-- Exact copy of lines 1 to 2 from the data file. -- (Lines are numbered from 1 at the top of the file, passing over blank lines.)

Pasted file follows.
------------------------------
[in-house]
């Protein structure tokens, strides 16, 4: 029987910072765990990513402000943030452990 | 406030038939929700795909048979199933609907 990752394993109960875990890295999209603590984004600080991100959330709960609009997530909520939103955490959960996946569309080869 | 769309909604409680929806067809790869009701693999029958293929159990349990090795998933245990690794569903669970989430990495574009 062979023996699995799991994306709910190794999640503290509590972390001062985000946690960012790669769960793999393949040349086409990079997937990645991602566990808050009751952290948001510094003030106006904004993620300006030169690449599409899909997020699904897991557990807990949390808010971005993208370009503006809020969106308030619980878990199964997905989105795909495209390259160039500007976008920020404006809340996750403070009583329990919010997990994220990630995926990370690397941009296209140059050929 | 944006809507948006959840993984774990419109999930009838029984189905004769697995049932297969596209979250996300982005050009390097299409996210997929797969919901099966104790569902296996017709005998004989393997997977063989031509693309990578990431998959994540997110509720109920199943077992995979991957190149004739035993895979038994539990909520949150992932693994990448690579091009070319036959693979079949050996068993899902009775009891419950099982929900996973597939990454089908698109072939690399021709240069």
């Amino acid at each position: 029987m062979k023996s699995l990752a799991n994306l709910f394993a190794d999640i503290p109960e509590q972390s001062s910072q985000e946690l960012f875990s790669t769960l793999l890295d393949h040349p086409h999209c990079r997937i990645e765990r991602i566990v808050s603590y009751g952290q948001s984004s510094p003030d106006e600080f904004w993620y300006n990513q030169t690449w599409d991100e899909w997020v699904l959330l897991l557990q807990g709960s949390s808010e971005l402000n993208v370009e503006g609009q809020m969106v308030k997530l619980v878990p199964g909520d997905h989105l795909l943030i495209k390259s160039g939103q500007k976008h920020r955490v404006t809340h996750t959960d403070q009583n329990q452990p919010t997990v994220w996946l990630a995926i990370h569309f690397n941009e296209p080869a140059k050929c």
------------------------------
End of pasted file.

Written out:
[in-house]
């Protein structure tokens, strides 16, 4: 029987910072765990990513402000943030452990 | 406030038939929700795909048979199933609907 990752394993109960875990890295999209603590984004600080991100959330709960609009997530909520939103955490959960996946569309080869 | 769309909604409680929806067809790869009701693999029958293929159990349990090795998933245990690794569903669970989430990495574009 062979023996699995799991994306709910190794999640503290509590972390001062985000946690960012790669769960793999393949040349086409990079997937990645991602566990808050009751952290948001510094003030106006904004993620300006030169690449599409899909997020699904897991557990807990949390808010971005993208370009503006809020969106308030619980878990199964997905989105795909495209390259160039500007976008920020404006809340996750403070009583329990919010997990994220990630995926990370690397941009296209140059050929 | 944006809507948006959840993984774990419109999930009838029984189905004769697995049932297969596209979250996300982005050009390097299409996210997929797969919901099966104790569902296996017709005998004989393997997977063989031509693309990578990431998959994540997110509720109920199943077992995979991957190149004739035993895979038994539990909520949150992932693994990448690579091009070319036959693979079949050996068993899902009775009891419950099982929900996973597939990454089908698109072939690399021709240069």